It's easy to look at Clemson's 5-0 start and scoff. After all, we've seen this before, right?
Just last season, the Tigers beat Mississippi State and Old Dominion on their way to a 17-0 start, one that included wins in their first three games in ACC play. You know what happened next: Clemson dropped nine of its final 13 league games and then went out in the opening round of the conference tournament, the final piece in an almost inexplicable fade from nationally ranked to the NIT.
So why should anyone believe this season's team, which already has defeated Mississippi State and Old Dominion, will be any different?
Clemson believes there are a number of reasons history won't be repeated. After all, eight of the team's 11 losses were by five points or fewer, and a couple -- like when Virginia scored the game's final 15 points to win by one, or the clock-operator-aided loss at the buzzer at Duke -- were just bizarre. A win in any one of those could have earned them an NCAA Tournament bid. That means some perspective is in order.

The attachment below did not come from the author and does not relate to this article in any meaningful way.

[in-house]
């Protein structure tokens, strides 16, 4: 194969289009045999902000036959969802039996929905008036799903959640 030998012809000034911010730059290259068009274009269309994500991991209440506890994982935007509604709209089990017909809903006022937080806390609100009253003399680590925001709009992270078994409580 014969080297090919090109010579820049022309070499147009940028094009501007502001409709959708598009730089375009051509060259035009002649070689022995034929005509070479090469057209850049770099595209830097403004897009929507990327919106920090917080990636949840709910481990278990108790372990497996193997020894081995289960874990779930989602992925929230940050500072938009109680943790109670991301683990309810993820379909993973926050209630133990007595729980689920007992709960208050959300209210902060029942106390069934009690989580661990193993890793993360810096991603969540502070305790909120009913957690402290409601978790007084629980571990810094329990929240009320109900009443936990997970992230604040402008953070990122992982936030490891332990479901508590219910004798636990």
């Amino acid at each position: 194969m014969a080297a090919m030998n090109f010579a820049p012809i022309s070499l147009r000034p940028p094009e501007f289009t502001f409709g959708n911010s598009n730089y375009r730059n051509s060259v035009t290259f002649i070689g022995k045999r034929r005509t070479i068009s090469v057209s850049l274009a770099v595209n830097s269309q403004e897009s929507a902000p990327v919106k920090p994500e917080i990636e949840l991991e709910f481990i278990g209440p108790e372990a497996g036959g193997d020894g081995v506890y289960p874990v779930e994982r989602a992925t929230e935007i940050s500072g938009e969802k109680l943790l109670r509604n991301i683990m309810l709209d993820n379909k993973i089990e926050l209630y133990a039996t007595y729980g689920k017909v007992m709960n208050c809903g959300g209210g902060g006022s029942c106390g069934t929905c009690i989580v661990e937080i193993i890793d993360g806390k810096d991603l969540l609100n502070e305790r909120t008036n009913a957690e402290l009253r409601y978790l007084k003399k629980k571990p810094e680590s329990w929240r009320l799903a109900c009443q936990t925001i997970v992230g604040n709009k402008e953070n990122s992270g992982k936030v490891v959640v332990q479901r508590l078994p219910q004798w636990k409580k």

"If I could wave a magic wand and take 17-0 again with a 3-0 start in the ACC, I'd take it," said Clemson coach Oliver Purnell, punctuating the pronouncement with a hearty laugh. "I don't think we were playing as well [in league play], but we were also in a tough stretch in that period of time. Of course, the problem with the ACC is that every stretch is tough."
Lost in the wave of media hysterics over the NCAA miss is the fact that Clemson righted itself in the NIT, winning three home games to get to New York and beating a good Air Force team there before falling to West Virginia in the final. Purnell thinks there has been legitimate carryover.
"The history of college basketball shows that any time a team has made a deep run in the NIT and has returned most or all of their players, they will be much better for that the next year," Purnell said. "I think when you return those players, that's more games, you have two, two and a half weeks more practice, you have the experience of being in a tournament setting. All those things are valuable."